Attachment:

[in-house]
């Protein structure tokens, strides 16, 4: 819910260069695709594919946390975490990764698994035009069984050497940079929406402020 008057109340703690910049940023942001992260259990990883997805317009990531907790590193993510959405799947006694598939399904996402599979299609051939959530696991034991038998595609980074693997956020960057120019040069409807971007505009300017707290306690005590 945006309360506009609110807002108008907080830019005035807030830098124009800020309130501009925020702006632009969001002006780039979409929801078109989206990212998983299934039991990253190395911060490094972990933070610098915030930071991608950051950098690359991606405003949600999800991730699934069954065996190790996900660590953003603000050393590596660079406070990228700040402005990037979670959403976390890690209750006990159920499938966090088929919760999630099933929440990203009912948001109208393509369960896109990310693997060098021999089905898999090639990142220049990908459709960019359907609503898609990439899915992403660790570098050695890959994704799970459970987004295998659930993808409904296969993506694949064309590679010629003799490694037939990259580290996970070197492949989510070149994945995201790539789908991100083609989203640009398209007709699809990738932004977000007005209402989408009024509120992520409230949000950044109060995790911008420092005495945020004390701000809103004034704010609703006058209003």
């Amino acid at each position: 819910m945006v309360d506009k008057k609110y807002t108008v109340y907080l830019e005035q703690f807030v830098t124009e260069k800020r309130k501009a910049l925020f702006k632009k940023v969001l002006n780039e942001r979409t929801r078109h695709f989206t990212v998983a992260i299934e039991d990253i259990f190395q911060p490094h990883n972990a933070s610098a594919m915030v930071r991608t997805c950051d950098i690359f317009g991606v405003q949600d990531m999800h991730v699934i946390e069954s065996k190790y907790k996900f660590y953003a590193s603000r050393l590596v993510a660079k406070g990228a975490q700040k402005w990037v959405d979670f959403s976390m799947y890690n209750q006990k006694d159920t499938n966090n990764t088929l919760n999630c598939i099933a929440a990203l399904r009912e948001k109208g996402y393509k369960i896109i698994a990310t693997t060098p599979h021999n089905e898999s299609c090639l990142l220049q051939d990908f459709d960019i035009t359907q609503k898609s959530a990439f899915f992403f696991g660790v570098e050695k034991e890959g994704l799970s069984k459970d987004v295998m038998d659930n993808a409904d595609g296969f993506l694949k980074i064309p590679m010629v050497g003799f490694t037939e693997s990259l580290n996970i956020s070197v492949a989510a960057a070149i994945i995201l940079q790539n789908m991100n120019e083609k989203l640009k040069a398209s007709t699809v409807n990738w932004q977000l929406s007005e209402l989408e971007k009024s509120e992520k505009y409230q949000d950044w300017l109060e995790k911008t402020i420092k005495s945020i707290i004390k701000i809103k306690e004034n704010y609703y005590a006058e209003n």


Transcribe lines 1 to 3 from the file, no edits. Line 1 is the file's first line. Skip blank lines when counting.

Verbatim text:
[in-house]
């Protein structure tokens, strides 16, 4: 819910260069695709594919946390975490990764698994035009069984050497940079929406402020 008057109340703690910049940023942001992260259990990883997805317009990531907790590193993510959405799947006694598939399904996402599979299609051939959530696991034991038998595609980074693997956020960057120019040069409807971007505009300017707290306690005590 945006309360506009609110807002108008907080830019005035807030830098124009800020309130501009925020702006632009969001002006780039979409929801078109989206990212998983299934039991990253190395911060490094972990933070610098915030930071991608950051950098690359991606405003949600999800991730699934069954065996190790996900660590953003603000050393590596660079406070990228700040402005990037979670959403976390890690209750006990159920499938966090088929919760999630099933929440990203009912948001109208393509369960896109990310693997060098021999089905898999090639990142220049990908459709960019359907609503898609990439899915992403660790570098050695890959994704799970459970987004295998659930993808409904296969993506694949064309590679010629003799490694037939990259580290996970070197492949989510070149994945995201790539789908991100083609989203640009398209007709699809990738932004977000007005209402989408009024509120992520409230949000950044109060995790911008420092005495945020004390701000809103004034704010609703006058209003």
């Amino acid at each position: 819910m945006v309360d506009k008057k609110y807002t108008v109340y907080l830019e005035q703690f807030v830098t124009e260069k800020r309130k501009a910049l925020f702006k632009k940023v969001l002006n780039e942001r979409t929801r078109h695709f989206t990212v998983a992260i299934e039991d990253i259990f190395q911060p490094h990883n972990a933070s610098a594919m915030v930071r991608t997805c950051d950098i690359f317009g991606v405003q949600d990531m999800h991730v699934i946390e069954s065996k190790y907790k996900f660590y953003a590193s603000r050393l590596v993510a660079k406070g990228a975490q700040k402005w990037v959405d979670f959403s976390m799947y890690n209750q006990k006694d159920t499938n966090n990764t088929l919760n999630c598939i099933a929440a990203l399904r009912e948001k109208g996402y393509k369960i896109i698994a990310t693997t060098p599979h021999n089905e898999s299609c090639l990142l220049q051939d990908f459709d960019i035009t359907q609503k898609s959530a990439f899915f992403f696991g660790v570098e050695k034991e890959g994704l799970s069984k459970d987004v295998m038998d659930n993808a409904d595609g296969f993506l694949k980074i064309p590679m010629v050497g003799f490694t037939e693997s990259l580290n996970i956020s070197v492949a989510a960057a070149i994945i995201l940079q790539n789908m991100n120019e083609k989203l640009k040069a398209s007709t699809v409807n990738w932004q977000l929406s007005e209402l989408e971007k009024s509120e992520k505009y409230q949000d950044w300017l109060e995790k911008t402020i420092k005495s945020i707290i004390k701000i809103k306690e004034n704010y609703y005590a006058e209003n």